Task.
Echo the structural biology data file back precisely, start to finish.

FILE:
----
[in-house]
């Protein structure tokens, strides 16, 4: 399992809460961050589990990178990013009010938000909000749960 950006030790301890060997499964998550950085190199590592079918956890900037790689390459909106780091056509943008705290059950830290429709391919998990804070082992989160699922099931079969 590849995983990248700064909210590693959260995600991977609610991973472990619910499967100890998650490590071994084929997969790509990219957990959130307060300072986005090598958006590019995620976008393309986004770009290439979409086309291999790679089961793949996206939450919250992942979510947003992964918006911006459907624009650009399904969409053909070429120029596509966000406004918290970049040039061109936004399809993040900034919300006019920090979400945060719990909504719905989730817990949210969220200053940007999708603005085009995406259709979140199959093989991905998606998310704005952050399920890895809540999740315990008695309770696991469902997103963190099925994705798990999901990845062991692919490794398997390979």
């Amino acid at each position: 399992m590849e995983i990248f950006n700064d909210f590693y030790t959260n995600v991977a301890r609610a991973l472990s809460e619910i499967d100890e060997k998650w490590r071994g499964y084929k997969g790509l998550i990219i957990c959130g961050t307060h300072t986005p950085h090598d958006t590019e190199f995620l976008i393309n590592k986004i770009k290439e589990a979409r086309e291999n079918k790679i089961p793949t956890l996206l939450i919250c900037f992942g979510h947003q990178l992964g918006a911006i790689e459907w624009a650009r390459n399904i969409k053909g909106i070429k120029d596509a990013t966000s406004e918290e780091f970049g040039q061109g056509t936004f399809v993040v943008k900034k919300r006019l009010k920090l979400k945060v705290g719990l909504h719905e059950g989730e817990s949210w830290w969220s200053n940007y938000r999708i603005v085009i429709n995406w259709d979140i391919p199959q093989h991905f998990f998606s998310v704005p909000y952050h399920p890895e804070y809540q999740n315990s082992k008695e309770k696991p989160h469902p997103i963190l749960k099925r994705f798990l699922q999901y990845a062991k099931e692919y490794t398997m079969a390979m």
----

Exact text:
[in-house]
């Protein structure tokens, strides 16, 4: 399992809460961050589990990178990013009010938000909000749960 950006030790301890060997499964998550950085190199590592079918956890900037790689390459909106780091056509943008705290059950830290429709391919998990804070082992989160699922099931079969 590849995983990248700064909210590693959260995600991977609610991973472990619910499967100890998650490590071994084929997969790509990219957990959130307060300072986005090598958006590019995620976008393309986004770009290439979409086309291999790679089961793949996206939450919250992942979510947003992964918006911006459907624009650009399904969409053909070429120029596509966000406004918290970049040039061109936004399809993040900034919300006019920090979400945060719990909504719905989730817990949210969220200053940007999708603005085009995406259709979140199959093989991905998606998310704005952050399920890895809540999740315990008695309770696991469902997103963190099925994705798990999901990845062991692919490794398997390979």
């Amino acid at each position: 399992m590849e995983i990248f950006n700064d909210f590693y030790t959260n995600v991977a301890r609610a991973l472990s809460e619910i499967d100890e060997k998650w490590r071994g499964y084929k997969g790509l998550i990219i957990c959130g961050t307060h300072t986005p950085h090598d958006t590019e190199f995620l976008i393309n590592k986004i770009k290439e589990a979409r086309e291999n079918k790679i089961p793949t956890l996206l939450i919250c900037f992942g979510h947003q990178l992964g918006a911006i790689e459907w624009a650009r390459n399904i969409k053909g909106i070429k120029d596509a990013t966000s406004e918290e780091f970049g040039q061109g056509t936004f399809v993040v943008k900034k919300r006019l009010k920090l979400k945060v705290g719990l909504h719905e059950g989730e817990s949210w830290w969220s200053n940007y938000r999708i603005v085009i429709n995406w259709d979140i391919p199959q093989h991905f998990f998606s998310v704005p909000y952050h399920p890895e804070y809540q999740n315990s082992k008695e309770k696991p989160h469902p997103i963190l749960k099925r994705f798990l699922q999901y990845a062991k099931e692919y490794t398997m079969a390979m």